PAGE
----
Funding worth £313m will be injected into big data research following a government partnership with tech giant IBM.
Jo Johnson, Universities and Science Minister, is expected to announce the partnership today after the coalition Government already committed £113m to expand the Hartree Centre at Daresbury by 2020 in the Autumn Statement.
Tech giant IBM will further support the project with a package of technology and onsite expertise worth up to £200m.
Jo Johnson said: “We live in an information economy – from the smart devices we use every day to the super-computers that helped find the Higgs Boson, the power of advanced computing means we now have access to vast amounts of data.”
IBM will give access to its data-centric and cognitive computing technology, including the ‘Watson’ computing platform, and at least 24 IBM researchers will be based at the Hartree Centre to work side-by-side with existing data scientists.
“This partnership with IBM, which builds on our £113 million investment to expand the Hartree Centre, will help businesses make the best use of Big Data to develop better products and services that will boost productivity, drive growth and create jobs,” said Johnston.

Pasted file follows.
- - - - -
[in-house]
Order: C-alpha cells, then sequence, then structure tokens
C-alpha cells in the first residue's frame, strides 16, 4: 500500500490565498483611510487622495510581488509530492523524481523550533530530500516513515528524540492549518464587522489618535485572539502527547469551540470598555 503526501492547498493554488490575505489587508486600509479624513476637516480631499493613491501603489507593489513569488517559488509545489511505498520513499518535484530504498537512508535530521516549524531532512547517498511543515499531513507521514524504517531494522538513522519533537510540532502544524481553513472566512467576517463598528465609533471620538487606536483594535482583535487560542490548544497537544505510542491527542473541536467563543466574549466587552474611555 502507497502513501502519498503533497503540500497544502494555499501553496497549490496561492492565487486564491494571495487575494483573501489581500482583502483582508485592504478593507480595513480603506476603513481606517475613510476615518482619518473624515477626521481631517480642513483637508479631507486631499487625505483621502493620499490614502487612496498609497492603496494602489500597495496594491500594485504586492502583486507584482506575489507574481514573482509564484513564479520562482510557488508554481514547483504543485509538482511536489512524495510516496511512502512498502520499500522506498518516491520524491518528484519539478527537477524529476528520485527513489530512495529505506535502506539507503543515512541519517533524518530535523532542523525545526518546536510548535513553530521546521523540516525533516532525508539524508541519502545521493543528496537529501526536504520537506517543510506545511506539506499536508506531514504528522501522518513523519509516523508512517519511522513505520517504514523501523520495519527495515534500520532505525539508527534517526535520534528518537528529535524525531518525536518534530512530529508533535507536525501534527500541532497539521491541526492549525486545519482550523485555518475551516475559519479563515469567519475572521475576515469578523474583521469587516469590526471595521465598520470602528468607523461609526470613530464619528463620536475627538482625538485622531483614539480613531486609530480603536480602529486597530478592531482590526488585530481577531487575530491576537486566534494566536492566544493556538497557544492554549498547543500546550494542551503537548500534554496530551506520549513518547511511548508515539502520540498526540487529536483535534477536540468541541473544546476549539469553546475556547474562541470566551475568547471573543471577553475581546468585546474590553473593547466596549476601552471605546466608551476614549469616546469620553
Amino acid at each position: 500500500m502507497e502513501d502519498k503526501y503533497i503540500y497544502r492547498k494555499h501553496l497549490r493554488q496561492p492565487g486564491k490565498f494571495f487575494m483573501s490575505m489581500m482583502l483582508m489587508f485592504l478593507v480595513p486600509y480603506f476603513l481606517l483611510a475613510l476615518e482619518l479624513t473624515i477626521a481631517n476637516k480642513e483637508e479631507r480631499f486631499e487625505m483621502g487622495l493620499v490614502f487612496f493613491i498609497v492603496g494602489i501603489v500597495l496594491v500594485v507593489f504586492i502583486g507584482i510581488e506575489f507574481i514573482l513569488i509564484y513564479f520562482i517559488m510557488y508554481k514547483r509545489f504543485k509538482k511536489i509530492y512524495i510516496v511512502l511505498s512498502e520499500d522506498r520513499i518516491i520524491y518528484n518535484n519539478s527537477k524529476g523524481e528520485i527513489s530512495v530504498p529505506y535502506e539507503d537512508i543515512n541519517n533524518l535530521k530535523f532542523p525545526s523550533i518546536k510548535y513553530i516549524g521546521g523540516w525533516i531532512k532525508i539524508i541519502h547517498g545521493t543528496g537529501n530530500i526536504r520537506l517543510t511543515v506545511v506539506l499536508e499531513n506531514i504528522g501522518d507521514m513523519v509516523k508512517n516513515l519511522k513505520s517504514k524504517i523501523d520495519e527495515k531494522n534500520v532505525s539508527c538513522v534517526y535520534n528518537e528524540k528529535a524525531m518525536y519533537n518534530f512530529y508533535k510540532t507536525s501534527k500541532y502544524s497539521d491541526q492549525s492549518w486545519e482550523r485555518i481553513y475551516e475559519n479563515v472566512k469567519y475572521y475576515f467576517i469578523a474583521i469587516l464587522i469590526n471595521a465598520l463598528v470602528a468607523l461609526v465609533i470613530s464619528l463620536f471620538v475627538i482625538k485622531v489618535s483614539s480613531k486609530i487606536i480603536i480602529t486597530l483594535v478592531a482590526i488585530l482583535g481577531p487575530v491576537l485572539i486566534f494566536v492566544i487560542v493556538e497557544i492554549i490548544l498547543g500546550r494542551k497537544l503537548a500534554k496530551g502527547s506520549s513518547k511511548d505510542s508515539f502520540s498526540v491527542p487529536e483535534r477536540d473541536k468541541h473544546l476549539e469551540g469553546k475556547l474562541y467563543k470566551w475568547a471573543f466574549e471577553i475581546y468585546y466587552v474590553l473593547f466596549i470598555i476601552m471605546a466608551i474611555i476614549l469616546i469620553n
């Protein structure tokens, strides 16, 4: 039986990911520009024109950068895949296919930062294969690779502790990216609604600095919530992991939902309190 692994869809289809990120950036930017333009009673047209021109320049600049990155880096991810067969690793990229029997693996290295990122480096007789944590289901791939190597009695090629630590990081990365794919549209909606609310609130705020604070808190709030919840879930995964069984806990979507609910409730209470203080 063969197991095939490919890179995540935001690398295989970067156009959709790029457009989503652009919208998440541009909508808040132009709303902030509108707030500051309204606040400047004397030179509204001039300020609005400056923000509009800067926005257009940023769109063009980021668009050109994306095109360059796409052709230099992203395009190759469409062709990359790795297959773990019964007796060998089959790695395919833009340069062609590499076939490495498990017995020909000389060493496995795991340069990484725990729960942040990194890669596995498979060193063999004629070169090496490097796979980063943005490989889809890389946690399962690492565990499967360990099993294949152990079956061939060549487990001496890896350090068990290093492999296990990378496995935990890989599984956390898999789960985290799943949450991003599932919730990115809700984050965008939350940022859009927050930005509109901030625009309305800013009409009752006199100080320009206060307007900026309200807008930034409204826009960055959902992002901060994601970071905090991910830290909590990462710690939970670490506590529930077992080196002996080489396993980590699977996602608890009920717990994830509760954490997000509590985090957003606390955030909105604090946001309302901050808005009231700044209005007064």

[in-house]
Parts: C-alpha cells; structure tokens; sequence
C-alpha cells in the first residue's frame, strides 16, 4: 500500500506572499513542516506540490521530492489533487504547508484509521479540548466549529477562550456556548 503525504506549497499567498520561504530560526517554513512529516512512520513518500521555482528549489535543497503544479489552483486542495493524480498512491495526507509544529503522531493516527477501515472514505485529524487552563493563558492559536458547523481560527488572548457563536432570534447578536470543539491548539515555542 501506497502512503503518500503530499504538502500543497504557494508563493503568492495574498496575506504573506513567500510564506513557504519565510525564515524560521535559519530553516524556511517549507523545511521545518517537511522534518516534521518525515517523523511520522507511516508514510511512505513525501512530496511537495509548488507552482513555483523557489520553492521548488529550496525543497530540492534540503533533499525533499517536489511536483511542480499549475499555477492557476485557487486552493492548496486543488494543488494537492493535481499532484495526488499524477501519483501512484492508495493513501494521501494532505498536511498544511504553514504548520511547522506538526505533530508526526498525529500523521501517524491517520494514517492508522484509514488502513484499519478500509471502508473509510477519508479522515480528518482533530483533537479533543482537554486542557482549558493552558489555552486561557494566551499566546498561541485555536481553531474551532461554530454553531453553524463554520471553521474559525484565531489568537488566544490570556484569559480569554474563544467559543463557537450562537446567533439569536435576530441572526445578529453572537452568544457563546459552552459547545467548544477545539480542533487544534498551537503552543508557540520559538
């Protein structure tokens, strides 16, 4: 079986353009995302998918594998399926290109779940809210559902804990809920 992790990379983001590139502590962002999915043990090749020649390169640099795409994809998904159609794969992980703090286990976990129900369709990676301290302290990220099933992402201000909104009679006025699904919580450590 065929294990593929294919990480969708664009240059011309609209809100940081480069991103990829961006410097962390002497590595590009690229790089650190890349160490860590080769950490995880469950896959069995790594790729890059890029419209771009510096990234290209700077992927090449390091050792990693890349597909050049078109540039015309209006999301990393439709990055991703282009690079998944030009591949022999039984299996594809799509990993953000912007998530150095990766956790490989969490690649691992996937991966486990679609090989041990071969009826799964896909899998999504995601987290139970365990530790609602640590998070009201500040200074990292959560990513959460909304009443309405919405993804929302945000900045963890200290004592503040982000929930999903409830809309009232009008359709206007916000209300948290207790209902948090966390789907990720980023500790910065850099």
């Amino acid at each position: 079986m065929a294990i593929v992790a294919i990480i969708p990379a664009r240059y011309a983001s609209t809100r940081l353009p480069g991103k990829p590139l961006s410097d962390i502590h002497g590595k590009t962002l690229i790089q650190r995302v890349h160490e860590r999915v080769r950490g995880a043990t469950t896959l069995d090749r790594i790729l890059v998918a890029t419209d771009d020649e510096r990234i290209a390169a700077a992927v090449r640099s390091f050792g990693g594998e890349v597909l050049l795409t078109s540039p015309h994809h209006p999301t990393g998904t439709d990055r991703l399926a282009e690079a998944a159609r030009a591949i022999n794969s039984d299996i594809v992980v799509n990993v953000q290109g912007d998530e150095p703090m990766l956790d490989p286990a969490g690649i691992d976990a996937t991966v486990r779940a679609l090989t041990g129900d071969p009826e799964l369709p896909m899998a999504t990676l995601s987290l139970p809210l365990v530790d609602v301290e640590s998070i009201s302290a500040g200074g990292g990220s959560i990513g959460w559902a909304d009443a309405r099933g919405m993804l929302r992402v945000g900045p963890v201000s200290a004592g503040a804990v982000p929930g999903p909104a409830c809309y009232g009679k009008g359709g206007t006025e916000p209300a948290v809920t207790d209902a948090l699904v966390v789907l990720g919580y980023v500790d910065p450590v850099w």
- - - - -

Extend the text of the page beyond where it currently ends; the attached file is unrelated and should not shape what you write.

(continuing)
Advanced data-centric and cognitive computing technologies allow non-computer specialists to extract useful information from the mountains of data generated every day, but in a more natural, less number crunching-oriented way.
Delivered through the cloud, IBM’s Watson analyses vast amounts of data, understands complex questions posed in natural language and suggests evidence-based answers. It continuously learns, gaining in value and knowledge over time, from previous interactions.
David Stokes, Chief Executive for IBM in the UK and Ireland, said: “We’re at the dawn of a new era of cognitive computing, during which advanced data-centric computing models and open innovation approaches will allow technology to greatly augment decision-making capabilities for business and government.
The Hartree Centre, run by the Science and Technology Facilities Council, is already helping businesses like Unilever and Glaxo SmithKline use high-performance computing to improve the stability of home products like fabric softeners and to pinpoint links between genes and diseases.
Professor John Womersley, Chief Executive of STFC, said: “Data intensive techniques are transforming every discipline of science and connecting these capabilities to the needs of industry has the potential to revolutionise every business sector."